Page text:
But he was still demonstrating when he was 70. One of the biggest things that I used to do with him was bring him to a college campus and watch him do Canter and galloping but it was like the movie La Strada. A strong man would go on with a quiet one and have people come around, you know?
26:19 は: Wow, so about the food. Did he experiment on himself?
C: Yeah, food was what brought him back to life. He said he was a smoker, and I don’t think they had junk food but he didn’t eat very well. But when he tried to bring himself back to health, what he ate was a really big part of his rehabilitation and gaining back as hell.
Outside of track
M: Besides food, he did a lot of research on other topics as well right?
C: Yeah he did. He was a tremendous reader. You probably noticed when you translated but he had a funny way of writing. He wasn’t a learned person,so he used wrong punctuation a lot of times in his book. I guess you noticed that.
M: Yes we did.I thought it was partly because of the time this was published but it was just his style.
C: Yeah, his style. His style is a lot of semicolons and he usually referred to Herb Elliot as two different people. Elliot and Herb.
The punctuation is kind of great in translation too. It is kind of off the wall a little bit. But he’d never gone to university. And what was really incredible was, at some point I need to send this to you, his handwriting was absolutely beautiful. He would write me three and four page letters when he went back, and they were just like calligraphy and so beautiful. I would get these incredible letters,saying “Michael Spido, Esquire” He would say things like that.
And Eslen was a good place. He never taught a workshop at Esalen but I always drove him to different places.We had this incredible workshop in Catalina Island and about 25 people came to it. We flew in with helicopters. When I was driving, he was telling me to drive fast. Because I was his caretaker. He would be like (mimicking his voice) “you can go. You can go
faster” And once we got stopped by the cop. And of course Percy was saying “you can go as fast as you want to”
I was like “who is this crazy old man sitting there” you know? Those are really funny times because he would be sort of iconoclastic.
The press didn’t like him. You know the press liked Franz Stampfl. He was Austrian and when he came to Australia, they had this incredible rivalry. But Percy was more a man of the earth. He would dig into you and try to bring the most out of you. If you had a talk with him, he would tear into you and try to bring the best out of you. He really believed that for a person you need to tear them down first and then bring them up to the sky. That was his way of interacting with people
M: Why do you think he did that?
C: He thought that’s the way people excelled. He didn’t believe in overpraising. He thought you had to really earn it. You know when you talk to people and see kids running and coaches praise them. I had a coach in high school that I dedicated “Beyond Jogging” to and I knew it was real when I got praised by him. Nowadays everybody gets medals, everybody gets trophies, and everybody is wonderful. But he wasn’t like that.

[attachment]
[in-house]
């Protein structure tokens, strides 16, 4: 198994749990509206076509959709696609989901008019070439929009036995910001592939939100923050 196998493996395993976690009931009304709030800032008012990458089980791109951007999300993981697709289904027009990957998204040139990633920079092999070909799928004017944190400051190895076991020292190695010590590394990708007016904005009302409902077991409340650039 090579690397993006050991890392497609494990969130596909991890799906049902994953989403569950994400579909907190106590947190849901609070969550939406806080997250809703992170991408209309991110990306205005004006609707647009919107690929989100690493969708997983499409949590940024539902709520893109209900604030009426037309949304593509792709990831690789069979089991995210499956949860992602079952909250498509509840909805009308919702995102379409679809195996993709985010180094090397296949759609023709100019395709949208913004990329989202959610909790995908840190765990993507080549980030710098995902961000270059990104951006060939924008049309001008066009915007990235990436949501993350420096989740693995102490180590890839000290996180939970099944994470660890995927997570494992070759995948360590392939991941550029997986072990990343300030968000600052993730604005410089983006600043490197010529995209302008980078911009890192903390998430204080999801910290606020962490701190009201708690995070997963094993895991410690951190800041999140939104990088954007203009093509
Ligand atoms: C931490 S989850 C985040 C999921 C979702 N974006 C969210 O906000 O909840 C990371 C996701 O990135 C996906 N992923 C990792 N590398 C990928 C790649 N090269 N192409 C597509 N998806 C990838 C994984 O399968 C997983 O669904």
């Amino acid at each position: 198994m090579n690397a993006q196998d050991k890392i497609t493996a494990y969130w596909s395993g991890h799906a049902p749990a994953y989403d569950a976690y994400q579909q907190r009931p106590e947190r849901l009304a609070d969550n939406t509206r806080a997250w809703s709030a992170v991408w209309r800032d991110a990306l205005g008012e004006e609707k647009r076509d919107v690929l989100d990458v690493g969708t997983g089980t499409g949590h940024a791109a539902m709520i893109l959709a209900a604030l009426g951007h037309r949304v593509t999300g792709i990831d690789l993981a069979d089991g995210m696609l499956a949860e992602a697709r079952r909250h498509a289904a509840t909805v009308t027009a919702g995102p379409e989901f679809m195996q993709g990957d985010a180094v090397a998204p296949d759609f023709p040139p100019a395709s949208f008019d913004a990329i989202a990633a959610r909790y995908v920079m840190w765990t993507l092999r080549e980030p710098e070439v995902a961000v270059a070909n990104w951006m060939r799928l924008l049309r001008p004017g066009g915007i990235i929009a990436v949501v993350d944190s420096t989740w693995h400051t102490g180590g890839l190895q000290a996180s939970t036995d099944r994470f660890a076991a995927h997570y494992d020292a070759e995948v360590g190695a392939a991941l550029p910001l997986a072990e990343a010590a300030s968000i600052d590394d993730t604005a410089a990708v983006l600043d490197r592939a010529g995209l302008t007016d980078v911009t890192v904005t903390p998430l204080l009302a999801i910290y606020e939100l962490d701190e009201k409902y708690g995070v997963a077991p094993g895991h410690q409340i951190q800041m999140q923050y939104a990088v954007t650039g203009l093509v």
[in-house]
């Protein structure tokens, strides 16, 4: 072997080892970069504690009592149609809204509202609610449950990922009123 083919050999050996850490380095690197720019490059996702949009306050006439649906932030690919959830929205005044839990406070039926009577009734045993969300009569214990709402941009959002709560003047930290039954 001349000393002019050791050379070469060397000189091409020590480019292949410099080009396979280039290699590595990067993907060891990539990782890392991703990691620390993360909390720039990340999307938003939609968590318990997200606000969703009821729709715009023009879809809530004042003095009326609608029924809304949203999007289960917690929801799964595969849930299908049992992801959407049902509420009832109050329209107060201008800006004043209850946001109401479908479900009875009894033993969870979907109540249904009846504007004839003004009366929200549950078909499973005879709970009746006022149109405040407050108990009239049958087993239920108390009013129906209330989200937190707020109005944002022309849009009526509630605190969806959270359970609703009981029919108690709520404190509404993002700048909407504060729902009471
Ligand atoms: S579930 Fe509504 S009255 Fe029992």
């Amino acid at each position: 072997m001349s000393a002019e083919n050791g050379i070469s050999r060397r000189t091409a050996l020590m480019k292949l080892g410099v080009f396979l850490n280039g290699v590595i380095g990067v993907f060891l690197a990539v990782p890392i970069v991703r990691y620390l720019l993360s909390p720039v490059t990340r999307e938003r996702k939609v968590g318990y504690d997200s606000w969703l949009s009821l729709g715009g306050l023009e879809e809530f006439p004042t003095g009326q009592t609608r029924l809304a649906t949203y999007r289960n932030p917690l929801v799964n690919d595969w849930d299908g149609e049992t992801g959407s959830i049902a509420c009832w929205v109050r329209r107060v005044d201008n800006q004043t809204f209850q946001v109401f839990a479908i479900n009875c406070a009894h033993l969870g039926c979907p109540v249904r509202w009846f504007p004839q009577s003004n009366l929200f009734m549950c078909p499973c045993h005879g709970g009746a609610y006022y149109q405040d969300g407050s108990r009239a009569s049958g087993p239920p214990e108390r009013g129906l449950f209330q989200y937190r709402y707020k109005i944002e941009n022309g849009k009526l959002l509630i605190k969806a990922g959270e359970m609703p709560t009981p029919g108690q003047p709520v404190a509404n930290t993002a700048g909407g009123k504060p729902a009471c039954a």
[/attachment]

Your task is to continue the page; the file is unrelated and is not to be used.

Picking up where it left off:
M: What do you think he was pursuing? I know running was what he did but what was he looking for in it?
C: That’s a beautiful question. He was pursuing freedom.
He was pursuing ways that you could get the most out of your body and be an artist. And he thought a lot of it was breathing. Because when you see people run they often get very stiff.
There is a great story. This runner called Jim Ryan, who held the world record when he was very young. His coach Bob Timmons was having problems getting Jim Ryan to be consistent. Then he went to Portsea and Percy was watching him. There’s a sign above Portsea that says “you don’t have to be crazy to enter, but it really helps”.
When Bob Timmons, who was Jim Ryan’s coach, came to Portsea and was looking around, Percy was hiding in the woods and he jumped out and said “you hopeless bastard! what have you done to that kid?”
He liked telling that story over and over again. He loved that story. Everybody had five or six stories that you hear every time. But you don’t want to bother him by saying I heard that story.
I was his driver. Once we were in Los Angeles and he was in this hotel screaming all around. People were wondering who this person was. He would jump around. I walked around him and had to calm him down. I was like “Come on, you know people don’t like that. It’s a fancy hotel and you’re screaming in here. People get scared” and he would be “what do you mean they get scared?” so I said “Well you know you’re jumping around and screaming”
M: Well, I would have loved to witness that. But you mentioned him wanting freedom
C: he wanted the runner to think of himself as an artist. A runner usually waits till a certain point in the gun sprint. Well he didn’t train Herb Elliot that way. He didn’t say anything like first lap this, second lap that. He said “ just express yourself. Just go out and when you feel the energy and the love and the passion, then go”
That’s why at the Olympics he jumped over the moat and he took off his shirt and he was waving it because Herb Elliot was breaking the world record. And then the cops came and dragged him off. He was very expressive like that.
04:56 は: He would be the kind of guy that didn’t run fast, but expressed their whole emotion, almost to the point of tears. He really liked not just the people that ran fast, though he had his period where he had the best runs in the world, he liked working with children as well.. Betty Cuthbert was a female runner. Not as much as trained runners but he taught her as well. He didn’t just train runners. He trained some boxers too. It was just how you can be totally expressive in your art form, which is your sport.
M: In that sense he might be more of an artist or a Buddhist than running coach and his method just happened to be running.
C: Yeah, right. He taught other sports too. He just wasn’t as famous in it but. The thing was if you could get to that point after one of his talks you start to run and you almost can kill yourself. You can go so far as hard as you can go and he’d be there goading you on, you know.
M: The media often picked up some of his outstanding behaviors and called him controversial.